With regards to technical development, that is your hand technique, bass drum/foot hi-hat techniques, and your mastery of the rudiments, and how you combine these on the drumset, remember that all these are born out of NECESSITY. That necessity is MUSIC. Again, let the music guide you. Do not be overwhelmed or discouraged or intimidated when you see a drummer on a video or even your drummer friend pulling off stuff way beyond your current capabilities. Shrug off that insecurity that makes you want to compete to be “better” than those drummers. I am not saying that competitiveness is negative, but rather it should not be your sole reason for playing the instrument. TAKE YOUR TIME to develop your skills. Take it step by step, building one idea upon another, like constructing a building. If in doubt, consult with your teacher/mentor on how to organise your practise sessions effectively that tailor to your CURRENT NEEDS. We drumset teachers always remind our students never to rush a groove or a fill. Likewise, we should not rush when it comes to our personal development on the drumset. Everybody’s journey as a student of the drumset is different and I believe this point must be treated with utmost respect. Only that way, will we draw more and more people to the joys of making music with the drumset as our tool of choice.
Finally, with regards to musical development which goes hand in hand with technical development, let the music be your guide. If you are into a certain type of music at the moment, listen to lots of recordings, see live concerts, take lessons if necessary with a teacher well versed on that style of music, consult the many wonderful and relevant instructional books and DVDs, and then draw from these experiences to develop the FEEL, the SOUND, and the VOCABULARY. The best way to expedite your mastery of a certain type of music is to get together with musicians who play well in that style. Go out and find those musicians – local jam sessions for example. Network, Take yourselves out of the practise room and just play the music. Make mistakes and pick yourselves up from there.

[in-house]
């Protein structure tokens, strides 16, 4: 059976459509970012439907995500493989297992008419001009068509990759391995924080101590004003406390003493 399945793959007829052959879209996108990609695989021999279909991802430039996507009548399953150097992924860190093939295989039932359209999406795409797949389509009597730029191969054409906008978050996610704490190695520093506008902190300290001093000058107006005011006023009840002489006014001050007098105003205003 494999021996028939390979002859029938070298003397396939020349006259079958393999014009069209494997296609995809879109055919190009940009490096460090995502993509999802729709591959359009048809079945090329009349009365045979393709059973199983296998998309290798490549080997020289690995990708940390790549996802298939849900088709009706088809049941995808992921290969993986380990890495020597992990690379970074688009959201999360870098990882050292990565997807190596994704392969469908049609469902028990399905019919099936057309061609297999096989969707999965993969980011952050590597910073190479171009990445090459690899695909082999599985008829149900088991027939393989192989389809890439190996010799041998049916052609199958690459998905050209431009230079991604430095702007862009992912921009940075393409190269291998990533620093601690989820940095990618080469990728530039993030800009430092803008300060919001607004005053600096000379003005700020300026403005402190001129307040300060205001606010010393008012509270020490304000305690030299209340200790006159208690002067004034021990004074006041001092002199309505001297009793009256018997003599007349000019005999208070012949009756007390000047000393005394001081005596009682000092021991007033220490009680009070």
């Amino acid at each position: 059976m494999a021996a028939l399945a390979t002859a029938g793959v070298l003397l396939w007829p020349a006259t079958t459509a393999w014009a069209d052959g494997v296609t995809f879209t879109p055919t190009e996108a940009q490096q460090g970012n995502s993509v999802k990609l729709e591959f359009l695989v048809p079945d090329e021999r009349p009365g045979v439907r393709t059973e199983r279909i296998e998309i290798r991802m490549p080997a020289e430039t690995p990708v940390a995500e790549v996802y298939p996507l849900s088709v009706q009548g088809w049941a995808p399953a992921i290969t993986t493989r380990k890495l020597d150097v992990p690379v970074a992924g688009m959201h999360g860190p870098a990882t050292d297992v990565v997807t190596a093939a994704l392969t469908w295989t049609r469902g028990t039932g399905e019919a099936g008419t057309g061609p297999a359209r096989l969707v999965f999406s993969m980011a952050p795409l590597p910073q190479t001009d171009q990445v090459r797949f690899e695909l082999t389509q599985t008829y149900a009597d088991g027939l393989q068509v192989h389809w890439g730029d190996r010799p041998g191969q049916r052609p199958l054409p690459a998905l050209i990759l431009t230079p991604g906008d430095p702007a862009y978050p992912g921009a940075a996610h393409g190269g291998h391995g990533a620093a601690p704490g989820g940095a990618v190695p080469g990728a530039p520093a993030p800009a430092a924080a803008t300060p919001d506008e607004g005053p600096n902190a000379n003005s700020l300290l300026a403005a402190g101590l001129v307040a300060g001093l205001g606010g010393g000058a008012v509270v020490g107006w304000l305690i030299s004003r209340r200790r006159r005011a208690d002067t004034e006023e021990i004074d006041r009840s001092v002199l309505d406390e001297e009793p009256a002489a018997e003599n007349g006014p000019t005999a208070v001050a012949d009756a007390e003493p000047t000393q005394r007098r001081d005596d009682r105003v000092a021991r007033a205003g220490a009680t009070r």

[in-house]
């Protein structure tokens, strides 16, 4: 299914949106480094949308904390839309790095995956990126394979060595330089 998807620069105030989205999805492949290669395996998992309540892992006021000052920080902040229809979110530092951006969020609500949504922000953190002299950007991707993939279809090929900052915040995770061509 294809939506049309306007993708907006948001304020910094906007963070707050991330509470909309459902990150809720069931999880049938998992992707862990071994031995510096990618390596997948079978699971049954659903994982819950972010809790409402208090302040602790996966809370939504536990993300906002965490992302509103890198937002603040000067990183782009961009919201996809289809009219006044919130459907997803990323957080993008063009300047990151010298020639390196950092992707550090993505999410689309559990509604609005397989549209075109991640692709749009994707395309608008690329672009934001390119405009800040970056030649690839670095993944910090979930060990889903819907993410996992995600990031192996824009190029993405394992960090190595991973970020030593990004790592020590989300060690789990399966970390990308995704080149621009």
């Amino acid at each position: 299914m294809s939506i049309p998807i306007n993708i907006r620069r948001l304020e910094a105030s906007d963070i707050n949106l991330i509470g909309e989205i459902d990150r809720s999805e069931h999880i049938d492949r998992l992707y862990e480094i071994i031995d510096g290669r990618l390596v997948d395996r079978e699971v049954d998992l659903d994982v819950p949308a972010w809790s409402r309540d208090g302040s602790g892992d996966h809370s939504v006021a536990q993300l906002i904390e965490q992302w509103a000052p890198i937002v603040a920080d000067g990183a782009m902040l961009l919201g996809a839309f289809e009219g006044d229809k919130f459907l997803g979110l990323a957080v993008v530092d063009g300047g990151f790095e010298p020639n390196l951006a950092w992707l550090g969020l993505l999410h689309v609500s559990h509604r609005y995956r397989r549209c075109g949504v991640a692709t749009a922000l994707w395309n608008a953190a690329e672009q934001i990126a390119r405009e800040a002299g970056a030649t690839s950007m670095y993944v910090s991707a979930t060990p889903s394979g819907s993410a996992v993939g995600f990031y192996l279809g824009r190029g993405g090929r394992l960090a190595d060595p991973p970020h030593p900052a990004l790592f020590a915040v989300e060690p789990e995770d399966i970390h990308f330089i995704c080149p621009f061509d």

With this thought, I would like you to think about your relationship with Music. Not with the drums, but with Music. Are you playing the drums to make music or are you playing it to gain popularity with other drummers? Do you use music as a vehicle to uplift and empower people around you or do you use it mainly to highlight your skills on the drumset in the hope of scoring product endorsements or winning the first prize in the World’s Fastest Hands (or Feet) competition?
Here is a list of 3 essential drumming resources that I think every drummer of every style must have at the beginning of their career:
1) Stick Control (Technique)
2) Alfred Drum Method Vol. 1 and 2 (Sight-reading, rudimental development)
3) Groove Essentials 1.0 and 2.0 by Tommy Igoe (DVD + Book)
With these 3 resources, you can then go deeper into specific types of music, styles, and techniques that you wish to develop as time goes on.
I hope all of the above make sense to you!
Best wishes in your musical journey!